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Moderate rate of transmitted resistance mutations to antiretrovirals and genetic diversity in newly HIV-1 patients diagnosed in Benin



Seventeen years after the start of the IBAARV (Beninese initiative for access to antiretrovirals), transmitted drug resistance mutations in ARV-naïve patients and HIV-1 genetic diversity were investigated in Benin.


Drug resistance mutations were detected in (27/248; 10.9%) according to the WHO SDRM 2009 list, with a predominance of mutations directed against NNRTIs drugs (24/248; 10%). Phylogenetic and recombination analyses showed a predominance of CRF02_AG strains (165/248; 66.5%) and a high genetic diversity with five other variants and 39 URFs (15.7%) which contained portions of strains that co-circulate in Benin. Eight recent transmission chains revealed active ongoing transmission of HIV-1 strains among ARV-naïve patients. Our study showed a moderate primary drug resistance mutations rate and also provided recent data on the HIV-1 variants that circulate in Benin. Regular monitoring of primary drug resistance is required to adapt HIV-1 treatment strategies and adoption of new WHO recommendations in Benin.


In 2019, about 37.9 million people were living with HIV that remains a major global public health problem [1]. Seven hundred seventy thousand people died from AIDS-related illnesses and 1.7 million people became newly infected with HIV despite the expansion of antiretroviral treatment (ART) programs in 2019 [1]. An undesired consequence of antiretroviral therapy expansion is the selection of mutations [2, 3] allowing viruses to become resistant to treatment. The timing of the introduction of ART treatment programs and non-adherence can be a proxy for higher levels of pre-treatment drug resistance [4]. Transmission of these resistant viruses to therapy-naïve individuals could jeopardize the clinical benefits associated with ART [5] and the effectiveness of first-line ARV treatment. This leads to an increasing need for second-line treatment regimens whose reasons for its late start have been described by Murphy et al. [6]. Several studies reported variable rates of transmitted drug resistance ranging between 2 and 10.8% in resource-limited settings where ARTs were available [7, 8]. In West Africa, rates of 8.3% and 10.8% were reported in Niger [9] and Togo [10] while rates of 4.2% and 8.2% were reported in Morocco [11] and Cameroon [12]. The rate of 3.9% was reported in Benin in 2012 [13]. To maximize the long-term effectiveness of first-line ART, WHO recommends that HIV treatment scale-up should always be accompanied by a robust assessment of drug resistance emergence and transmission ( One of the five keys of WHO HIV drug resistance monitoring and surveillance strategy is the surveillance of transmitted HIVDR in recently infected populations.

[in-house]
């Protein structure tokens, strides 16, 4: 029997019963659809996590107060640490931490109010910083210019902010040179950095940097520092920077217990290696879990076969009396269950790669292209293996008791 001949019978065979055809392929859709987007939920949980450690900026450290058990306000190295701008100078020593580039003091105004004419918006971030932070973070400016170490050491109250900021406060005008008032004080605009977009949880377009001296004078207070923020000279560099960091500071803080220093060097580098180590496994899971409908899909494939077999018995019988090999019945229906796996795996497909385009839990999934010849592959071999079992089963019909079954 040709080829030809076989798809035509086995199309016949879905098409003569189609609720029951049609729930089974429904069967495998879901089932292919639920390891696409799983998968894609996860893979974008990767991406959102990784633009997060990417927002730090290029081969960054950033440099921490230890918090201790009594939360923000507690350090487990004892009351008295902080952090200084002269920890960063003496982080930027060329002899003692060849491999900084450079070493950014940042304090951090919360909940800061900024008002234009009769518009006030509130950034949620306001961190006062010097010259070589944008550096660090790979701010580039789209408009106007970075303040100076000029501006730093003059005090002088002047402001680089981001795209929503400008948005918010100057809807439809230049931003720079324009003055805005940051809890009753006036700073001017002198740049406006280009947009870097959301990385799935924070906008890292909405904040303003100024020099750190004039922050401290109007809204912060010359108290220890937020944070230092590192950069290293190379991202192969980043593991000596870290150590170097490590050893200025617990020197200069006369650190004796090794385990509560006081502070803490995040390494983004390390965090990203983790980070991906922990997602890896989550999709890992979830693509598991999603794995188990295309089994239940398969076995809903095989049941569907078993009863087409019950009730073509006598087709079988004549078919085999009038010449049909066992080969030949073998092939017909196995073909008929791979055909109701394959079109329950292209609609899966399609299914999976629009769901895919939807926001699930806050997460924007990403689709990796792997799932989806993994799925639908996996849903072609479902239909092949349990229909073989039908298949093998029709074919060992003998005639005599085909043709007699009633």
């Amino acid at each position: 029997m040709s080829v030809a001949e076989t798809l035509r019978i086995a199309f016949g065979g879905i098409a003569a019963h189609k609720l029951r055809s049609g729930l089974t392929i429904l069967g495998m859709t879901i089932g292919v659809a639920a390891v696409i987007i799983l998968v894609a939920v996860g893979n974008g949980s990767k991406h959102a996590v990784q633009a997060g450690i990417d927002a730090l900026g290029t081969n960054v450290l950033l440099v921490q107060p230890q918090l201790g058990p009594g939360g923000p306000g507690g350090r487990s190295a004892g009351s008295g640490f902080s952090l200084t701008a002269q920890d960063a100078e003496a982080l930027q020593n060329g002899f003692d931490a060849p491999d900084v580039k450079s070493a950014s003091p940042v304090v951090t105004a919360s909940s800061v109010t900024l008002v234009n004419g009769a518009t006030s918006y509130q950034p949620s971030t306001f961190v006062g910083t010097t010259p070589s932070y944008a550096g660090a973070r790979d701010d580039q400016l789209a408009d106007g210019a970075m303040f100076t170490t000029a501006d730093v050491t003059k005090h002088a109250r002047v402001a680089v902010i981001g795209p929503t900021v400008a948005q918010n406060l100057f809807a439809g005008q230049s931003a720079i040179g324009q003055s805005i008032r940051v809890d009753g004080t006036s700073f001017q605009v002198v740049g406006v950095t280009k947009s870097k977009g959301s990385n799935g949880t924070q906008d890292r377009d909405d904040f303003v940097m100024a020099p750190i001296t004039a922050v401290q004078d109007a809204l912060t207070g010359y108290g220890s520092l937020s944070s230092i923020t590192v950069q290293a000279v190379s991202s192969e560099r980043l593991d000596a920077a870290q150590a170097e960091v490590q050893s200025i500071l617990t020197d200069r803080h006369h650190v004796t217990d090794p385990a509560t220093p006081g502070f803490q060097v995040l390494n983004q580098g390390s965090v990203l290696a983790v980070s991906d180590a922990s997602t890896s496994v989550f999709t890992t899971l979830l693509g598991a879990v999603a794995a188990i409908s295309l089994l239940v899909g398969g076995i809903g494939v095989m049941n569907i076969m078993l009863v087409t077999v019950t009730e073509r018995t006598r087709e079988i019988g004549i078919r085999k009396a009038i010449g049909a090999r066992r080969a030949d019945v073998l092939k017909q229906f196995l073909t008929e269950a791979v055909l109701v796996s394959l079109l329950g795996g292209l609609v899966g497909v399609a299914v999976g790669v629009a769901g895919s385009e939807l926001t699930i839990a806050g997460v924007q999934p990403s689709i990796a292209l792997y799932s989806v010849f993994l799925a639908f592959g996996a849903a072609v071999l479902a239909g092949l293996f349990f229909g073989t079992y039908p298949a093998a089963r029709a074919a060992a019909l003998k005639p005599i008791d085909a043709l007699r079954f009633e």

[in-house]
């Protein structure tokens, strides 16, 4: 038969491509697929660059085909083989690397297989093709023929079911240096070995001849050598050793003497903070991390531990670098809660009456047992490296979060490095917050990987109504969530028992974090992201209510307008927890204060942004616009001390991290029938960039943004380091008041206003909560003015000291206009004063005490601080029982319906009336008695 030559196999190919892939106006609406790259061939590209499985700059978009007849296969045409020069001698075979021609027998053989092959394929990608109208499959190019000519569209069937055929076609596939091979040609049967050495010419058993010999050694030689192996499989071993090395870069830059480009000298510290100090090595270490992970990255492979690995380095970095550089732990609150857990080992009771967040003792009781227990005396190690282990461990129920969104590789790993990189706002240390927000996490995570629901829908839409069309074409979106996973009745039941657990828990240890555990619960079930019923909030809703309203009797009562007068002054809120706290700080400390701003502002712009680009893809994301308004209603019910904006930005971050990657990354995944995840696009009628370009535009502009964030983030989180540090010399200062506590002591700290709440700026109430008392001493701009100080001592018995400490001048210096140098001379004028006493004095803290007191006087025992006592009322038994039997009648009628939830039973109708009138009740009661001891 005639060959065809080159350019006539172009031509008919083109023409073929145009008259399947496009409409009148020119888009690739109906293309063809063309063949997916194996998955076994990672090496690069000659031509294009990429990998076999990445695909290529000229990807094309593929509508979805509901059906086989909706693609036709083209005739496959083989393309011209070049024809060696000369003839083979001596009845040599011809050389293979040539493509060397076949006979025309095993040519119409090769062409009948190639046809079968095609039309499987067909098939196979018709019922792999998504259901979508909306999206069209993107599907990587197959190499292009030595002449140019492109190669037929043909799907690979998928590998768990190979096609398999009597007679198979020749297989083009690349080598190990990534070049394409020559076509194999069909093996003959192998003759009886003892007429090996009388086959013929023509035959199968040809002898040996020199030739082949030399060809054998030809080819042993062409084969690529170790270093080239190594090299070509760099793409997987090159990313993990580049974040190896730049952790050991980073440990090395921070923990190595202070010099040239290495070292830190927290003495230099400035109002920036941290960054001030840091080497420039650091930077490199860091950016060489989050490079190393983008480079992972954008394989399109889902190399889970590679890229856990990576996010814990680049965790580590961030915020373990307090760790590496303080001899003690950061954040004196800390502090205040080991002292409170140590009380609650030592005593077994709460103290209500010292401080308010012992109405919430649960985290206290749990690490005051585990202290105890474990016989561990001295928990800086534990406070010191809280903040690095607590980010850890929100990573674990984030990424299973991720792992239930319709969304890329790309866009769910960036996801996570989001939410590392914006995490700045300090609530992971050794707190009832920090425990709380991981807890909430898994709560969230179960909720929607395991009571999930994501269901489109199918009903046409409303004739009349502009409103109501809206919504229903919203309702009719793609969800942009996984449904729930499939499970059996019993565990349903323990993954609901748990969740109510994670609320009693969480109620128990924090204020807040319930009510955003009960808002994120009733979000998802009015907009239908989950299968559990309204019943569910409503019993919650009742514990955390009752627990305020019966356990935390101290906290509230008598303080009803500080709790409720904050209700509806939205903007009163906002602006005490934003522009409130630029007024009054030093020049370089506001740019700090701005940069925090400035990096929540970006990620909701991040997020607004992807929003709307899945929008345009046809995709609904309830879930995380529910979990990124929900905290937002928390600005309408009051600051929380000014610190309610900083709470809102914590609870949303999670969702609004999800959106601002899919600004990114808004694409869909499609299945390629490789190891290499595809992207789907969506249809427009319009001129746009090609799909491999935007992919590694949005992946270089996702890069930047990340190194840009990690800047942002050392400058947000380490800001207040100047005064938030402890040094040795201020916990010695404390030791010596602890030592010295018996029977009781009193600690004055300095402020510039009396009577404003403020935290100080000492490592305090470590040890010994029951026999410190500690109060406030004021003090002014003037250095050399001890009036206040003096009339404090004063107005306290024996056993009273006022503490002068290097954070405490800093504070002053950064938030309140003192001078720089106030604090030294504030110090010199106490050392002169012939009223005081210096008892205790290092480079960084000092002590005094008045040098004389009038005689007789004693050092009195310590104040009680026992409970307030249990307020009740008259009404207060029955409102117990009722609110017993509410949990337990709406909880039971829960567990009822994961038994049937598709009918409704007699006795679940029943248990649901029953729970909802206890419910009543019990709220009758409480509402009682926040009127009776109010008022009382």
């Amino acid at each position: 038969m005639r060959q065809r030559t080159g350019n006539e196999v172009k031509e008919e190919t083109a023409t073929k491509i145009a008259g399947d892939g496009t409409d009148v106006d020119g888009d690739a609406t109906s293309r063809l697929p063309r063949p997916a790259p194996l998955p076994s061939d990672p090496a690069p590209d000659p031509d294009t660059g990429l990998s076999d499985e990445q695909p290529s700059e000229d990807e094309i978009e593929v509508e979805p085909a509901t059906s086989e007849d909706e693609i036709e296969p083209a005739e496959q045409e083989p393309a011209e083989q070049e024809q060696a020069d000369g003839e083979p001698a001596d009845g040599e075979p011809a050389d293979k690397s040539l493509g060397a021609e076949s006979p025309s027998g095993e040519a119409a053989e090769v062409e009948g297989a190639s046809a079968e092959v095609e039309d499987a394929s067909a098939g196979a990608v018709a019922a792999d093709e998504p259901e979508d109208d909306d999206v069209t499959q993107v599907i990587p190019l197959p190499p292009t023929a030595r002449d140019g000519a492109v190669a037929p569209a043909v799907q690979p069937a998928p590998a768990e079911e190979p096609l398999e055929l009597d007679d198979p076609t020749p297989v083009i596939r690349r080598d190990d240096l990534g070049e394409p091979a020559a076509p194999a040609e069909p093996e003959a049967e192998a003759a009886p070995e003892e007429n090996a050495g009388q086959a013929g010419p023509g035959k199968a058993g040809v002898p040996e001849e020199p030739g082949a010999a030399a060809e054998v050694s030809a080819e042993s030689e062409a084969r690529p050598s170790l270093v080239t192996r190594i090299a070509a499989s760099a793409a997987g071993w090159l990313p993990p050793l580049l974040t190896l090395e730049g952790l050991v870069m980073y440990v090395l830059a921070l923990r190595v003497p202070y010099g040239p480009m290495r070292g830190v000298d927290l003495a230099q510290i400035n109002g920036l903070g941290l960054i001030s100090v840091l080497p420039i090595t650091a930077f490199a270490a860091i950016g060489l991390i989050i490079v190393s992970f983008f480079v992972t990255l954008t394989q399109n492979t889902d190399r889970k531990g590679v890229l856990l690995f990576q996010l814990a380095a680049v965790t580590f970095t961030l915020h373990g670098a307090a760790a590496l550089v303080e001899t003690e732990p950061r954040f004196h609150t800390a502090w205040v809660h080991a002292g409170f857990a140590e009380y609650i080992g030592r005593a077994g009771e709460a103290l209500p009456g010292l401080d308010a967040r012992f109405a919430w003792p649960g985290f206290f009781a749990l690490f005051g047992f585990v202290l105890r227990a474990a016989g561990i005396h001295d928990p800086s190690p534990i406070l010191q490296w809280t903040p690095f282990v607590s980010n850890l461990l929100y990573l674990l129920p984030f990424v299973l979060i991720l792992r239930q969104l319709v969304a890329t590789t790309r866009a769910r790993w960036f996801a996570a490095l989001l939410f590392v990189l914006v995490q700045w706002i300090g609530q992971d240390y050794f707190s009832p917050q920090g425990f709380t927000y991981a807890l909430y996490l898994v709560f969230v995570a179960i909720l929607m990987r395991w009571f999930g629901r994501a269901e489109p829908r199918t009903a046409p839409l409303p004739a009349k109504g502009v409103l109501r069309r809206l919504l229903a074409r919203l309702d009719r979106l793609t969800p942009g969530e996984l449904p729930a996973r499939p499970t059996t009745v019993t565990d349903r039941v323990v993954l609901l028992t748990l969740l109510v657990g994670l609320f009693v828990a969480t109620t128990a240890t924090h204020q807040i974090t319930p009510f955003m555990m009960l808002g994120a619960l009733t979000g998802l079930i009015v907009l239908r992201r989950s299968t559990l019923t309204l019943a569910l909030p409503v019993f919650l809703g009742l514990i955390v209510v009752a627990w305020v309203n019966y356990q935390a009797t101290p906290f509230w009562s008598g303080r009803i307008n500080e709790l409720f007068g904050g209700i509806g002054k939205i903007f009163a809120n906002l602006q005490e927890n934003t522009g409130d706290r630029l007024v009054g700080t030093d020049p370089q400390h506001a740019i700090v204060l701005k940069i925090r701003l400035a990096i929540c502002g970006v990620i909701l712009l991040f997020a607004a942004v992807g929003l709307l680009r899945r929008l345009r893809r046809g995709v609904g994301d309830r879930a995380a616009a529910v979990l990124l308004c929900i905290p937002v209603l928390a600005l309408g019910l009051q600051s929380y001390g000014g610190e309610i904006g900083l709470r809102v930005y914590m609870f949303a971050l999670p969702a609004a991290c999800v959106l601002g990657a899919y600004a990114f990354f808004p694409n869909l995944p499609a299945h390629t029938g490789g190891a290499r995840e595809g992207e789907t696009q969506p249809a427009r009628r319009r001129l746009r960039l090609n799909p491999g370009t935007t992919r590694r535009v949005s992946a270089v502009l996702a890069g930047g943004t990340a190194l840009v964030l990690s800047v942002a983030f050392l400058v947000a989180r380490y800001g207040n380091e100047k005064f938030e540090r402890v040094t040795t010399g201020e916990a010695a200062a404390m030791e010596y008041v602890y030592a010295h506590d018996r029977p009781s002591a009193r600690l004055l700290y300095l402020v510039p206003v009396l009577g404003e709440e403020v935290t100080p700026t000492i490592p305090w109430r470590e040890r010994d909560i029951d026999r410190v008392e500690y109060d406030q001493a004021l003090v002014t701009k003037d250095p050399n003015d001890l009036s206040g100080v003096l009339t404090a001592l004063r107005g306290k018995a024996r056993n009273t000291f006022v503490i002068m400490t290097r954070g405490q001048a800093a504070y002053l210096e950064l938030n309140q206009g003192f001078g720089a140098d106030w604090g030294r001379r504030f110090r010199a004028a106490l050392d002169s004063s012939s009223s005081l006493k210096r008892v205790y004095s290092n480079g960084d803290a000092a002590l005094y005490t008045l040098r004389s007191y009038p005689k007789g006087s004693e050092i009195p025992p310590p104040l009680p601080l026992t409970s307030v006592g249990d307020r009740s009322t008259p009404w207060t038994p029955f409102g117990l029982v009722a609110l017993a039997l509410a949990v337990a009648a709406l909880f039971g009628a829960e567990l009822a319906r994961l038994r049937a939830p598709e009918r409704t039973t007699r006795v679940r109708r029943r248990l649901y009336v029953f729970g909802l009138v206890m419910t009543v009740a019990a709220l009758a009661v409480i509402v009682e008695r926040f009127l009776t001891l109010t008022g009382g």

In Benin, HIV prevalence was 1.2% in general population in 2019. Benin reached 69-98-73 of 3X90 ONUSIDA goal and implemented a national strategy document for the care of the mother–child couple. This study reports 7 years after the first study [13] and after 17 years of ARV circulation in Benin, HIV drug-resistance mutations (DRM) and analyze whether the pattern of HIV-1 variants that circulate in Benin is stable over time in ARV-naive HIV-1 infected individuals.

Main text

Materials and methods

Study population

Samples (353) from antiretroviral-naïve HIV-1 infected individuals were studied. Samples were collected from October 2017 to December 2017 in nineteen health facilities care in the country (Fig. 1).

Fig. 1
figure 1

Benin geographical map showing samples collection sites. Niger, Burkina Faso, Togo, Nigeria and Atlantic Ocean are bordering of Benin. *Represent the 10 departments hosting the collection sites out of 12 in Benin